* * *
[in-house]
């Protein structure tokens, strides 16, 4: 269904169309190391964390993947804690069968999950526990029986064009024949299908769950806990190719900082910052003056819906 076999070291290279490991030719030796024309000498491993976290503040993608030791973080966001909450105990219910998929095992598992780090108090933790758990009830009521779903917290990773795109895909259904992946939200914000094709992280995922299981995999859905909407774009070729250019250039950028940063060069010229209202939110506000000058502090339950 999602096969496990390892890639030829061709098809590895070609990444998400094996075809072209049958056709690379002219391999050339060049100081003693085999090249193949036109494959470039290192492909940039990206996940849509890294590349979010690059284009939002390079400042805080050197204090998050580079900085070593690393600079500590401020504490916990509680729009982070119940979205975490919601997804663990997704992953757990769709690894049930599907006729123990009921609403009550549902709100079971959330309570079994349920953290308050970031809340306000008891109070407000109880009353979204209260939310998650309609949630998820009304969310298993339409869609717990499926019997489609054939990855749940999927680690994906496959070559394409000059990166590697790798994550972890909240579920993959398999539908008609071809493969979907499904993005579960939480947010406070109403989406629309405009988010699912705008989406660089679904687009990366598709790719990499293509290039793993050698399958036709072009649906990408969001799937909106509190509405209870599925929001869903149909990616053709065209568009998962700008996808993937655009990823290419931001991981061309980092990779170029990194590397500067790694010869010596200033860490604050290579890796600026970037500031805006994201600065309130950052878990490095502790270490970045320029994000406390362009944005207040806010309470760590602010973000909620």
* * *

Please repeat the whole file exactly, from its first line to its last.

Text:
[in-house]
């Protein structure tokens, strides 16, 4: 269904169309190391964390993947804690069968999950526990029986064009024949299908769950806990190719900082910052003056819906 076999070291290279490991030719030796024309000498491993976290503040993608030791973080966001909450105990219910998929095992598992780090108090933790758990009830009521779903917290990773795109895909259904992946939200914000094709992280995922299981995999859905909407774009070729250019250039950028940063060069010229209202939110506000000058502090339950 999602096969496990390892890639030829061709098809590895070609990444998400094996075809072209049958056709690379002219391999050339060049100081003693085999090249193949036109494959470039290192492909940039990206996940849509890294590349979010690059284009939002390079400042805080050197204090998050580079900085070593690393600079500590401020504490916990509680729009982070119940979205975490919601997804663990997704992953757990769709690894049930599907006729123990009921609403009550549902709100079971959330309570079994349920953290308050970031809340306000008891109070407000109880009353979204209260939310998650309609949630998820009304969310298993339409869609717990499926019997489609054939990855749940999927680690994906496959070559394409000059990166590697790798994550972890909240579920993959398999539908008609071809493969979907499904993005579960939480947010406070109403989406629309405009988010699912705008989406660089679904687009990366598709790719990499293509290039793993050698399958036709072009649906990408969001799937909106509190509405209870599925929001869903149909990616053709065209568009998962700008996808993937655009990823290419931001991981061309980092990779170029990194590397500067790694010869010596200033860490604050290579890796600026970037500031805006994201600065309130950052878990490095502790270490970045320029994000406390362009944005207040806010309470760590602010973000909620």